Microsatellite analysis of seed dispersal and parentage of saplings in bur oak, Quercus macrocarpa

Authors

  • B. D. DOW,

    Corresponding author
    1. Department of Biological Sciences (M/C 066), University of Illinois at Chicago, 845 West Taylor Street, Chicago, IL 60607, USA
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  • M. V. ASHLEY

    1. Department of Biological Sciences (M/C 066), University of Illinois at Chicago, 845 West Taylor Street, Chicago, IL 60607, USA
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  • Beverly Dow worked with Mary Ashley to develop microsatellite markers to study mating systems of trees while a doctoral student in the Ecology and Evolution program at University of Illinois at Chicago (UIC). Mary Ashley, an assistant professor at UIC, uses molecular genetic approaches to study population and evolutionary processes in a wide range of taxa. Beverly Dow is currently a tree research geneticist at the Northern Great Plains Research Laboratory (USDA-ARS) in Mandan, North Dakota.

USDA Agricultural Research Service Northern Great Plains Research Laboratory Highway 6 South, PO Box 459 Mandan, North Dakota 58554 Tel.: +1–701-667-3006 Fax: +1–701-667-3054. E-mail: dowb@ars.usda.gov

Abstract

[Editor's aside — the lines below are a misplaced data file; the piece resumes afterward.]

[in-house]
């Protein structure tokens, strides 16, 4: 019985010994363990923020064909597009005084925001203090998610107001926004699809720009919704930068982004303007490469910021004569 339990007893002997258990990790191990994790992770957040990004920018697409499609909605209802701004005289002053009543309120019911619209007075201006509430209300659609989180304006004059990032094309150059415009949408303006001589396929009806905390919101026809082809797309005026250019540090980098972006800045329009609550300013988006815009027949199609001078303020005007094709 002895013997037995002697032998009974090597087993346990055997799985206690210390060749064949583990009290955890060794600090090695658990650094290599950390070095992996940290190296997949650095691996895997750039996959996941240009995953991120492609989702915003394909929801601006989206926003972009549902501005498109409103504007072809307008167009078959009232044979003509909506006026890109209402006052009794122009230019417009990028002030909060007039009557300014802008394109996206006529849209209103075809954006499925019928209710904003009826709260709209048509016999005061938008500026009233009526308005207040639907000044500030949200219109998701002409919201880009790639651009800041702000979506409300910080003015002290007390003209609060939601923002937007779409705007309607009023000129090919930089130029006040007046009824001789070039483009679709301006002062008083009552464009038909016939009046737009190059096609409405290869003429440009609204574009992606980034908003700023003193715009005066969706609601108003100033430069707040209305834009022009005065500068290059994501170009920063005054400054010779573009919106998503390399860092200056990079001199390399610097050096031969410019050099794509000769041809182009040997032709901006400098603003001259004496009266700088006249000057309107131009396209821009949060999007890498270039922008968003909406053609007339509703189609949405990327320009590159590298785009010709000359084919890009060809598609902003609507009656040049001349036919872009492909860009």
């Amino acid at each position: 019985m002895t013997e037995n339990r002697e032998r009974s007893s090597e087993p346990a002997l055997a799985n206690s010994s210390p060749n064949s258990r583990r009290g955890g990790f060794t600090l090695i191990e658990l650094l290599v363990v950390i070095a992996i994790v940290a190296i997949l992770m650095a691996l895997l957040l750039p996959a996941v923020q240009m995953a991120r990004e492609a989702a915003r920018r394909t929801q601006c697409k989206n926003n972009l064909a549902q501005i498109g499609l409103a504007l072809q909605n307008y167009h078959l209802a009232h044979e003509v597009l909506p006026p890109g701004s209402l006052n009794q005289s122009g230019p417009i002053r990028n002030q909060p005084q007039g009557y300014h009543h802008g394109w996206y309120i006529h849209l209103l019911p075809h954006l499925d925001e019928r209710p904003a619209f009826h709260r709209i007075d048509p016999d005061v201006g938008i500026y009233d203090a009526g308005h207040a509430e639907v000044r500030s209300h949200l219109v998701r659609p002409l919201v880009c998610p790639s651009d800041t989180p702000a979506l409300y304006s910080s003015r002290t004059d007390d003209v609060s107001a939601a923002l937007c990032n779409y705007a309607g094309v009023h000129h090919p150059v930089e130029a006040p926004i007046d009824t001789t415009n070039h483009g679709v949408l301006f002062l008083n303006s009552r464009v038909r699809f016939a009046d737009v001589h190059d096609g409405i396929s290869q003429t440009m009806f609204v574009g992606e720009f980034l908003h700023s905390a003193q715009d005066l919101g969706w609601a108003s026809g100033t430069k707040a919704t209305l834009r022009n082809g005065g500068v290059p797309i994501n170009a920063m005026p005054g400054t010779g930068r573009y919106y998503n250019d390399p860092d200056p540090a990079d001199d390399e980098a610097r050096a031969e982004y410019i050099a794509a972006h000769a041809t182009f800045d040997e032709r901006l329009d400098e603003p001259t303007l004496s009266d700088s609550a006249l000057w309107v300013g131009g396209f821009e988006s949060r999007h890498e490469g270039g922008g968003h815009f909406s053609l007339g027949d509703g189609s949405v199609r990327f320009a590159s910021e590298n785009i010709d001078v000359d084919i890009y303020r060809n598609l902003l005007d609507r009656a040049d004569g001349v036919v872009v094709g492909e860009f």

Microsatellite analysis was used to examine parentage and spatial distributions of 62 adult bur oaks Quercus macrocarpa, and 100 saplings in a single stand. Using genotypes scored by PCR products at four microsatellite loci, we determined that 94 saplings matched at least one parent in the stand. Saplings often occur as dense clusters of half-sibs around the presumed maternal parent, and only four adults were seed parents to a large proportion of the saplings sampled. A stump apparently was the seed parent of the largest cluster of half-sibs, which occupied a sizeable light gap opened up by the death of their maternal tree. Approximately half of the saplings appeared to have grown from seeds that had not been removed after falling from the tree, and half from seeds that were dispersed beyond the crown of their maternal parent. Long-distance seed dispersal may be more common than has been previously reported. Extremely high levels of long-distance pollination were indicated, and pollen donors within the stand were generally distributed randomly around maternal trees. More than half of the saplings had paternal parents outside of the stand. This study demonstrates the utility of microsatellite analysis for studying mating systems, seed dispersal and seedling establishment in natural plant populations.

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